The date was April 23rd, 2004.
Growing up near Chicago, I spent a lot of my springs and summers at the city’s two ballparks, Wrigley Field and Comiskey Park (at the time it was still called that).
This particular story involves the former of the two. On the aforementioned date, the Cubs played an afternoon game against the New York Mets. I typically went to a lot of games in April and May because of the cost involved. At that time, a lot of the weekday games at Wrigley and Comiskey (more often at Wrigley) in April/May/September were less expensive than the summer and night games because of the number of fans in school or work.
In fact, I’ve only gone to three MLB games outside of those three months ever. But that’s not the story I’m telling you today.
My typical strategy for getting the best bang-for-buck experiences at Wrigley was to get bleacher tickets, park at a certain spot that was a few blocks away and less expensive, and get there early to get the best seats in the bleachers.
The strategy almost always worked with very few exceptions. Leave at about 6:30-7:00am to beat the rush hour Chicago traffic, get into Chicago and mess around for a bit getting breakfast or running by WGN Radio to watch the morning show, and heading to the parking lot next to a school that’s now a Chicago Police Department precinct.
From there was always the hour or more wait in line waiting to be one of the first to get in the bleachers to get first pick of seating, which wasn’t usually too full in those days for daytime games anyway. My girlfriend at the time and myself were the third people in line.
We got into Wrigley and raced to our seats in right field. Almost every time we sat in left. Better chance for home runs usually, but we decided to change things up a bit for once. That decision led to the whole point of this story.
The Cubs were finishing up batting practice and the Mets were heading out for their session. A group of the Mets pitchers were all gathered up out in right field shagging some flies, throwing the ball around a little bit, and just kinda hanging out. Several of us fans noticed that as they were throwing balls back into the infield, several of the players were trying to get the balls into or near these five-gallon buckets behind the second base bag. Almost like “competing” to see who could get it closest. They may have done this every game, I really don’t know for sure.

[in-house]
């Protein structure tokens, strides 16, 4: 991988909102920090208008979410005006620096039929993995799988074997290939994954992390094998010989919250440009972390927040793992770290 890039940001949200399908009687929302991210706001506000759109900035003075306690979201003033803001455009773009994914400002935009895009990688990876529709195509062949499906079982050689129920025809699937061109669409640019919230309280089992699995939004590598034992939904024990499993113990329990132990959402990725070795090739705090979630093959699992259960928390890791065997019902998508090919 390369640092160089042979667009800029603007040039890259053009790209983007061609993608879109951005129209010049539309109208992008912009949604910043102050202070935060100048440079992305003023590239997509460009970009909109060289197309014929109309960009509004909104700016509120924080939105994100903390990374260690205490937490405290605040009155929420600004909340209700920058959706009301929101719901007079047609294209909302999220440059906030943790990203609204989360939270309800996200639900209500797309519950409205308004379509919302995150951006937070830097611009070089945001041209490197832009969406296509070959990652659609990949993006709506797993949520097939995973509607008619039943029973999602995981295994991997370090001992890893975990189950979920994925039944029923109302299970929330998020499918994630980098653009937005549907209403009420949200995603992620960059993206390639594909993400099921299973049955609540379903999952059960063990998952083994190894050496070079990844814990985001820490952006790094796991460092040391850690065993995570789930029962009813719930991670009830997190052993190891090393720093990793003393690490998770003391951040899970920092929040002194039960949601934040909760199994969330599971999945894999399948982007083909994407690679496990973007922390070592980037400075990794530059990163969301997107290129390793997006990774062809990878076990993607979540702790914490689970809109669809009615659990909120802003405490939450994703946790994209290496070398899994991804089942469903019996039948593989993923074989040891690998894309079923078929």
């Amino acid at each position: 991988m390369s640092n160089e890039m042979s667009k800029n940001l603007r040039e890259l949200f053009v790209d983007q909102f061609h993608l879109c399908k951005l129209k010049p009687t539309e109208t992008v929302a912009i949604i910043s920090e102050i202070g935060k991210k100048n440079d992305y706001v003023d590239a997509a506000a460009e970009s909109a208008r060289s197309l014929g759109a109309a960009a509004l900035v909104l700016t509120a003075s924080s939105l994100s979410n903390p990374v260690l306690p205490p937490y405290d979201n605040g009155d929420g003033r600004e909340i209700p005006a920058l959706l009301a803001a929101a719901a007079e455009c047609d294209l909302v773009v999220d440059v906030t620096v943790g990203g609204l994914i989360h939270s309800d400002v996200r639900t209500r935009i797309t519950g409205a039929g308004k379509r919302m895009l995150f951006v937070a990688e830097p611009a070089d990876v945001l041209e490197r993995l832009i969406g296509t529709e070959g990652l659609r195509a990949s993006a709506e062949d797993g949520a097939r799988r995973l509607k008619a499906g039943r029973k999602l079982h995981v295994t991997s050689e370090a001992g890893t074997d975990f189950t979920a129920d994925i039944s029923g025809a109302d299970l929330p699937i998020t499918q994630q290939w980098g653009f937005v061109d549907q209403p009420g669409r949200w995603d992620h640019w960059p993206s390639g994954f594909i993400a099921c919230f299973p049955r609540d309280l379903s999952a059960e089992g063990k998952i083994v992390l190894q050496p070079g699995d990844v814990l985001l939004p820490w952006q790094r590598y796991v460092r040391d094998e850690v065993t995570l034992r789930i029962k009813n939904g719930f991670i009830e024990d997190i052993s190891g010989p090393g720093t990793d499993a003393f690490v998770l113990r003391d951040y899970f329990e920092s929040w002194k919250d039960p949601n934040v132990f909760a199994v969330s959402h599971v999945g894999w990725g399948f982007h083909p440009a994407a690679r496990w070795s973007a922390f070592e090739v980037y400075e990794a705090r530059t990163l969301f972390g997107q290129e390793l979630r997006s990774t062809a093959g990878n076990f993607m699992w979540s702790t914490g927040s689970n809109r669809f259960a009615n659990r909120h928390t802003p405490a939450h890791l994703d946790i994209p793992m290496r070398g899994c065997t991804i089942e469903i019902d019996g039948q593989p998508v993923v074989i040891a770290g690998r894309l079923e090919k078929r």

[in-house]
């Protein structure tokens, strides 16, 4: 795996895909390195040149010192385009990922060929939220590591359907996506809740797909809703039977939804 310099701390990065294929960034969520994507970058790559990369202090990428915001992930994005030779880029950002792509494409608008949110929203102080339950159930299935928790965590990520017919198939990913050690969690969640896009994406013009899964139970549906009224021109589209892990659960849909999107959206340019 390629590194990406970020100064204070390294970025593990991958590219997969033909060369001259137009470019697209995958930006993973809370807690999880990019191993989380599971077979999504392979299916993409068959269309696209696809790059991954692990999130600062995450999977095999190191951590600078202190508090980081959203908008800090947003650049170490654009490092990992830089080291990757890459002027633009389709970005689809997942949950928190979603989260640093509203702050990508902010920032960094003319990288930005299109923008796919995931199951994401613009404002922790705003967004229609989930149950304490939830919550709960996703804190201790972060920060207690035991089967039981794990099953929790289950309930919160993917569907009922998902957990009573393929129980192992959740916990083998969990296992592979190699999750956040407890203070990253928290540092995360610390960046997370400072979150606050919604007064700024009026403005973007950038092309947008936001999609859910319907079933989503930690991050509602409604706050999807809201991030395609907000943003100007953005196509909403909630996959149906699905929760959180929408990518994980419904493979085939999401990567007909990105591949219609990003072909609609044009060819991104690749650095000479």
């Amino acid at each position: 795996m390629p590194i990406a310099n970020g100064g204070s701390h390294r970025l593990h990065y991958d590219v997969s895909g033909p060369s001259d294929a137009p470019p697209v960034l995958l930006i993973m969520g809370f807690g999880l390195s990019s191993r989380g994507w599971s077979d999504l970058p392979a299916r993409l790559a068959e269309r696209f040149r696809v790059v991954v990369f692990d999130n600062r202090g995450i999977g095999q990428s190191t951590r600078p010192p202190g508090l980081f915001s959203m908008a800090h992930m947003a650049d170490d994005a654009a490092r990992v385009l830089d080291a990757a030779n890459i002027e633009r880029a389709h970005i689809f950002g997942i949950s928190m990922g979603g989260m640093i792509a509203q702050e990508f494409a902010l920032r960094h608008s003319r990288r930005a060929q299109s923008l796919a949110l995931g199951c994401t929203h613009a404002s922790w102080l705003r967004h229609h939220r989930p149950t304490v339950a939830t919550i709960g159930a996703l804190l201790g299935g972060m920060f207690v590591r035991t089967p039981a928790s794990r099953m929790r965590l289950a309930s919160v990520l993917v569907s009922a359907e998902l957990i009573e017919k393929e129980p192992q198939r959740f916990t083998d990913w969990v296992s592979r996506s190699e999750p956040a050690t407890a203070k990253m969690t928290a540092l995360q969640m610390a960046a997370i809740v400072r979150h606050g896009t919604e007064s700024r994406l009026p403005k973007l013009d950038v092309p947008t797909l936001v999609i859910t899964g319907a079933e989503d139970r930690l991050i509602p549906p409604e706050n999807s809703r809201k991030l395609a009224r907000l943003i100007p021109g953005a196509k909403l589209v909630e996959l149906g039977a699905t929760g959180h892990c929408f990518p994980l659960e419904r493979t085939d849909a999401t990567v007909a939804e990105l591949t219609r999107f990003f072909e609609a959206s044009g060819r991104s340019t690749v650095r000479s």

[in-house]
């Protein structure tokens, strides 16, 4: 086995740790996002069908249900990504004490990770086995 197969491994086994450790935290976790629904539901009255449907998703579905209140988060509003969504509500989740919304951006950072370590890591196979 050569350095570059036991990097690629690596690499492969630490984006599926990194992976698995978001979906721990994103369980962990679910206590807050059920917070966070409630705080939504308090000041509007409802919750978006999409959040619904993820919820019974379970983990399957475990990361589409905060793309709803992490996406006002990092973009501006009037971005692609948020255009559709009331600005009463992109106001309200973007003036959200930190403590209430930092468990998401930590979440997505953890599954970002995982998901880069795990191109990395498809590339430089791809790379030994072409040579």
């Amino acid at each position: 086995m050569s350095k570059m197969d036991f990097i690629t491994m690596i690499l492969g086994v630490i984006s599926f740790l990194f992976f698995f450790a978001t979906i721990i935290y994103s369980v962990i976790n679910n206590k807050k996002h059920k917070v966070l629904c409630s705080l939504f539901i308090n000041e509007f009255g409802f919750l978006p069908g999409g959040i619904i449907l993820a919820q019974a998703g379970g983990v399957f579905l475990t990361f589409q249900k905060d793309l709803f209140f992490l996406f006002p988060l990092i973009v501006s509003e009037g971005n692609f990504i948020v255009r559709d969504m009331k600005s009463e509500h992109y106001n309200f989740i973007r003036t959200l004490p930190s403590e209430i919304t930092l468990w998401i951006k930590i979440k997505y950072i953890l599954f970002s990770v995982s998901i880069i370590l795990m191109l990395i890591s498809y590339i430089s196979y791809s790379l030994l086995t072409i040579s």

A few other fans and myself caught on to what they were doing and starting cheering them on. It was a good way to kill time until the game would start about 90 minutes from then. Being the over-confident 20-year-old I was in 2004, I started yelling out to the players trying to bet them whether they could hit the bucket. One after another they ignored me, probably because I was just yelling out physical descriptions of the players since I didn’t know much about the 2004 Mets. The only one of the Mets pitchers that I recognized was one John Franco.
“Hey...FRANCO! I bet you $5 you can’t get one in the bucket. HEY!”
I had found my target. Franco turned and looked towards me once or twice, but mostly ignored my obnoxiousness. So I changed it up a bit.
“John!! Johnny Boy! Come on John! Five bucks, Johnny!”
This went on for about 5-10 minutes. Me berating him incessantly. Finally, Franco turned towards me and yelled back, “Five bucks??”
“Yes sir! Five bucks if you get it in the bucket!”
John pulled back and launched a high-arching throw and missed the bucket by about three feet. We all were cheering him on, and let out a loud chorus of “Awwwwww” after the attempt.
Franco turned again and said, “Another shot?”
We all obliged and John reared back again, this time launching a more straight shot. The ball was right on line but hit the protective screen set up behind the second base bag and almost bouncing in the bucket. Franco looked like he’d done this before.
He asked me, “One more time?”
We all watched as he again went for a higher throw, almost like a pop fly. The ball looked dead on again, but fell just short of the bucket.
We all let out our noises of disappointment again. Franco shrugged his shoulders and said something I couldn’t hear. Then, he just walked off the field.
I started yelling towards him about my five dollars. No response. I was playfully upset about it.
Every half inning that Karim Garcia trotted out to right field I yelled towards him, “Hey Karim!! Go get my money from Franco!” No response.
I thought, maybe I’d get my money after the game. John’s in uniform sitting in the dugout and most likely doesn’t have any cash on him. I waited for about ten minutes after the game and no sight or sound from Franco.
So here I am today, still waiting for my money almost 15 years later. If I ever get the chance to meet John in person, I’ll ask him for my $5. If he’s lucky, I won’t ask for interest.